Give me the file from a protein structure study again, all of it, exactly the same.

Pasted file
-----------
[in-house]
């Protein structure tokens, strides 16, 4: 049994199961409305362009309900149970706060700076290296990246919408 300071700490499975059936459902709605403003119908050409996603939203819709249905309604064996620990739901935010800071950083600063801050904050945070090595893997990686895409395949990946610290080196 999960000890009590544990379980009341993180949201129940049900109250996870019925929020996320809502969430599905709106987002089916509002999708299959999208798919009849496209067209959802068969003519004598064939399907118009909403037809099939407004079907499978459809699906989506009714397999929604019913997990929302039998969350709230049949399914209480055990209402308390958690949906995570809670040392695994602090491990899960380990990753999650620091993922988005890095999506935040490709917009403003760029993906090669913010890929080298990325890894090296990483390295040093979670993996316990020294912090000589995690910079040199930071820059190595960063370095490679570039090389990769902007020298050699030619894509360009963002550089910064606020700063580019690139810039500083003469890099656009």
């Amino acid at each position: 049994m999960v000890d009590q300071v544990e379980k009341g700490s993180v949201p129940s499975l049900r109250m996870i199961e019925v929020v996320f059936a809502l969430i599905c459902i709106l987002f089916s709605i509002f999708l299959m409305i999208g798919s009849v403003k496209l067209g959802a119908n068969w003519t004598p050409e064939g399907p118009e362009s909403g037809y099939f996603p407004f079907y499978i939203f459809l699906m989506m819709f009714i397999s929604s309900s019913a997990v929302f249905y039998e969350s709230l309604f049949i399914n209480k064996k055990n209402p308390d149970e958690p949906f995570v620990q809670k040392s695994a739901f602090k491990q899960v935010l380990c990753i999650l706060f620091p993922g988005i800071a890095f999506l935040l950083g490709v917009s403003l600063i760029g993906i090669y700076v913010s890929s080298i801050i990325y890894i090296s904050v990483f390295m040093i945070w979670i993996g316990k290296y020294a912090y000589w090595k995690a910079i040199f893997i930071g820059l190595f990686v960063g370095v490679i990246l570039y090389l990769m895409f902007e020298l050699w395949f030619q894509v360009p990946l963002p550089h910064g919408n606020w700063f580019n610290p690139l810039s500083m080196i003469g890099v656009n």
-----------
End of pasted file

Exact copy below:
[in-house]
């Protein structure tokens, strides 16, 4: 049994199961409305362009309900149970706060700076290296990246919408 300071700490499975059936459902709605403003119908050409996603939203819709249905309604064996620990739901935010800071950083600063801050904050945070090595893997990686895409395949990946610290080196 999960000890009590544990379980009341993180949201129940049900109250996870019925929020996320809502969430599905709106987002089916509002999708299959999208798919009849496209067209959802068969003519004598064939399907118009909403037809099939407004079907499978459809699906989506009714397999929604019913997990929302039998969350709230049949399914209480055990209402308390958690949906995570809670040392695994602090491990899960380990990753999650620091993922988005890095999506935040490709917009403003760029993906090669913010890929080298990325890894090296990483390295040093979670993996316990020294912090000589995690910079040199930071820059190595960063370095490679570039090389990769902007020298050699030619894509360009963002550089910064606020700063580019690139810039500083003469890099656009």
């Amino acid at each position: 049994m999960v000890d009590q300071v544990e379980k009341g700490s993180v949201p129940s499975l049900r109250m996870i199961e019925v929020v996320f059936a809502l969430i599905c459902i709106l987002f089916s709605i509002f999708l299959m409305i999208g798919s009849v403003k496209l067209g959802a119908n068969w003519t004598p050409e064939g399907p118009e362009s909403g037809y099939f996603p407004f079907y499978i939203f459809l699906m989506m819709f009714i397999s929604s309900s019913a997990v929302f249905y039998e969350s709230l309604f049949i399914n209480k064996k055990n209402p308390d149970e958690p949906f995570v620990q809670k040392s695994a739901f602090k491990q899960v935010l380990c990753i999650l706060f620091p993922g988005i800071a890095f999506l935040l950083g490709v917009s403003l600063i760029g993906i090669y700076v913010s890929s080298i801050i990325y890894i090296s904050v990483f390295m040093i945070w979670i993996g316990k290296y020294a912090y000589w090595k995690a910079i040199f893997i930071g820059l190595f990686v960063g370095v490679i990246l570039y090389l990769m895409f902007e020298l050699w395949f030619q894509v360009p990946l963002p550089h910064g919408n606020w700063f580019n610290p690139l810039s500083m080196i003469g890099v656009n």